Zelda: History Written in Blood

By Rachaekt

Chapter XII: Disarm, Part 1

Slow fury in the depths of the darkness.

It was impossibly frustrating, the feeling of severance. The power was still there, but it was distant, difficult to grasp, slippery. His first effort had nearly exhausted him, and it was some time before he could again muster his strength.

And the demon had returned to him, vanquished. The weapon that should have been the undoing of the hero had, by sheer dumb luck, failed. The rage bubbling up, the indignation… was boundless.

He had miscalculated. The hero had evaded the shadow, the very creature created to destroy him.

The rage, impotent in the dark, dissipated in silence. Into the nothingness, leaving behind it a cold once more.

It mattered very little the outcome of this first strike. The hero was not in a position to interfere, and was not aware, yet, of the true sword poised to strike at the heart of all he cherished.

The shadow would require some time to recuperate, but there were other agents and resources already in place. His students were many, and were already poised to strike.

He would direct his influence against the ones most precious to his enemy, cut out the hero’s heart and leave him bleeding in the agony of his failure.

As for the hero himself… There was one, one that he might even come to trust, that would serve for such an end…

- Disarm -

The forest was silent but for the crackle of the fire. A comforting kind of stillness that can only be achieved in the time between dusk and true night, in the time between the closing of the eye and true sleep.

Link huddled, swathed in a tattered blanket as close to the fire as possible. Across form him Heraji watched, unblinking. A log split, sending up a shower of sparks into the night. Neither had said a single word to the other.

Link wrapped the blanket tighter about himself, willing the last traces of chill from his toes, and tried to lean a bit closer to the flame.

The silence stretched on, unbroken.

A sudden rumble from Link’s stomach reminded him that he hadn’t eaten in likely days. Heraji heard it too, his eyes narrowing minutely, after a long, measured stare, he reached over and opened a flap in his pack. He withdrew his hand holding a single stick of what Link immediately guessed to be jerky. He could smell the delightful scent from where he sat. Link unconsciously swallowed as Heraji lifted a corner of his facewrap and took a bite.

Their eyes met as Heraji chewed, eyes slightly hooded as he waded through some weighty thought process, then he flipped the second half of the stick across the fire. Link snatched it from the air and bit in.

He had eaten with royalty, feasts of great splendor, rich meats, ices, fruits from distant lands. But there, in a cold wood somewhere in Faron, he decided that he had never tasted anything so glorious as that jerky.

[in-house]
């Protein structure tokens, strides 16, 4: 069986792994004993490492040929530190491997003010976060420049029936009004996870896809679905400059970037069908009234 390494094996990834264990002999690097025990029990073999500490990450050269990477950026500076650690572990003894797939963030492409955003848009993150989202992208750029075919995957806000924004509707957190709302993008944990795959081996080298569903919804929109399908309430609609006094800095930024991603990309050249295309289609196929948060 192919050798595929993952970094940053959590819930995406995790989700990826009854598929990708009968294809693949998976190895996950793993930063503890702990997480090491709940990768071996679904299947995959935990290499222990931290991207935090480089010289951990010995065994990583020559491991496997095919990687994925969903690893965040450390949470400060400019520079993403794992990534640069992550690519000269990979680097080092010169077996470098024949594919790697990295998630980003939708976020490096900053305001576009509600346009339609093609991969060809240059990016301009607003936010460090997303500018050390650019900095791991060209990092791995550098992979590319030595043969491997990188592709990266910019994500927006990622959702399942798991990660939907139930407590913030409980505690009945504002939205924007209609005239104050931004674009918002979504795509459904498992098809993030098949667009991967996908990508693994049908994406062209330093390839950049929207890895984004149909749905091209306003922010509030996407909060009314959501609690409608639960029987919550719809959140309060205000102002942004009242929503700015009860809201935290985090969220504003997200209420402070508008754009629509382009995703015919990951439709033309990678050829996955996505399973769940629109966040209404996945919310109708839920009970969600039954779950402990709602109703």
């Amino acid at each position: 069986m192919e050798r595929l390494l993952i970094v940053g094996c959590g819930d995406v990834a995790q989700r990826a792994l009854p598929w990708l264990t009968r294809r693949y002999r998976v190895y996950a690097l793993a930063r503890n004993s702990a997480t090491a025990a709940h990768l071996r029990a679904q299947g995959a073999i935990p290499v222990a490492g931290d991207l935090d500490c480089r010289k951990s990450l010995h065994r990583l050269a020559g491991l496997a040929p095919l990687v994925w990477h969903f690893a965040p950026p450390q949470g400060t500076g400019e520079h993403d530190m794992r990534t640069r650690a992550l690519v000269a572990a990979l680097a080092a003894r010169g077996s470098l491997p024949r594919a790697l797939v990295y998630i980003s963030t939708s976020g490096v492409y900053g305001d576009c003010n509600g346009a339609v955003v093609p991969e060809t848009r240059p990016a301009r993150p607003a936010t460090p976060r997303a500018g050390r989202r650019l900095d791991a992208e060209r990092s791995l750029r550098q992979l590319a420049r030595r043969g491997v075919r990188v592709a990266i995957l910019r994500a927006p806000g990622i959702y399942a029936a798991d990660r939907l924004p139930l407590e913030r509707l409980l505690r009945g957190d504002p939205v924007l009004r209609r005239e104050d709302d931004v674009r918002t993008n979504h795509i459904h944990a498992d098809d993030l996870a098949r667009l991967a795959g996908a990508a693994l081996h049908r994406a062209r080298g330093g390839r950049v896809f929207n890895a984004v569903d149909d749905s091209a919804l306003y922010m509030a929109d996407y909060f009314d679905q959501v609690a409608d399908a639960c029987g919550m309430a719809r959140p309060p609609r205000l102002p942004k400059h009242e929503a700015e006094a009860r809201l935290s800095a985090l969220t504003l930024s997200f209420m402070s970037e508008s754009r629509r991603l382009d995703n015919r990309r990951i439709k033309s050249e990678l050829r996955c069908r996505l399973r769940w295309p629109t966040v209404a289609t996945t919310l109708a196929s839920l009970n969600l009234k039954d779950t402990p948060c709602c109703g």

It was gone altogether too quickly. And his stomach reminded him, loudly, that it was still quite empty. Link cast a hopeful look at Heraji’s pack.

“There’s no more.” Heraji said quietly, staring into the embers.

The silence was deafening.

It was, Link decided, surreal. Every time he thought he had the wizard figured out he turned and did something that completely defeated any pre-planned action. When Link had dragged himself from the freezing water, shivering with cold, he had expected the wizard to kill him on sight.

It would have been over quickly. Link was trembling from the cold, hunger, and exhaustion. It was doubtful that he would have stood much of a chance against Heraji. Heraji had saved his life, directly after trying to kill him, after saving his life.

“Why is it you stole the book of Mudora?”

Heraji’s eyes traveled slowly from the flames to meet Link’s gaze.

“I needed it.” His voice was flat, expressionless.

“Did asking to borrow it occur to you?”

Heraji leaned his head to one side slightly, “Do you really think someone would actually lend something like that to me?” He gestured at his clothes, plain and stained with travel.

“If you’d stayed with us we could have put in a good word for you.”

Heraji said something in his language unfamiliar to Link, hissing between his teeth. It needed no translation.

Link shifted tactics, “What do you need it for?”


The word was spoken with such a powerful blend of emotion that Link was unsure how to respond; raw, fervent energy, coupled with pure loathing.

Link wisely decided to not probe deeper in that.

“I don’t know much about you… Link.” Heraji’s tone was softer now, still hard, but drained of the energy it had bled before. Like he was changing the subject for the benefit of painful memories.

“Tell me of your lands.”

Ordon was a quiet, simple place. The telling was not long. Link couldn’t help but feel uncomfortable though, under the heat of Heraji’s gaze. He listened to every word, eyes glowing in the flickering light of the fire. The hunger, the yearning in his eyes was unsettling as Link mentioned the various people of his village.

When Link mentioned Illia, unable to conceal the affection in his voice, Heraji looked away. Link’s narrative faltered.

“You are very lucky.” Heraji said.

Link didn’t know what to say.

“Where did you learn to fight?”

Heraji glanced at him guardedly.

Link fell silent under Heraji’s glare. Heraji turned his head and his eyes were lost behind his cowl, “I learned to fight on the burning sea, under master Jereel-al, far to the west.”

“I learned swordsmanship from Rusl, a man who came to live in our village. He used to be a soldier.” Link said.


“A year ago I also had… other instruction.” Link didn’t elaborate that he had been tutored by the guardian spirit of dead warriors.

“Ah.” Heraji intoned again. “You fought in the war of Twilight?”

Link nodded.

- Disarm -

Elsewhere Ashei was lying awake, looking up at the expanse of trees above.

No cry had emerged from the hole, the abyss into which Link had plunged. No sound but the echoes of their own cries. Nearby, Bulbin snored, an immobile mountain of flesh.

Link was alive, that much she knew. Apart from the awkwardness of conveying the news of his death to Illia (Which Ashei knew Link would never force upon her), she understood Link, and the infuriating man would not- could not die, not in something as trivial as a fall.

That left them with only one option, they had to proceed as if their mission was unchanged. The master sword had to be collected. Though how they would go about that without Link was beyond her. She had Shad’s expedition maps, of course, but he had approached from a different route, across the Winding Dove River, to the north. She would have to trust Bulbin’s memory of the woods to get them there.

And she had heard things about these woods to make her doubt those, stories of trees that moved in the deep forest, things that crashed through the dark, giant eyes that watched travelers from the shadows above…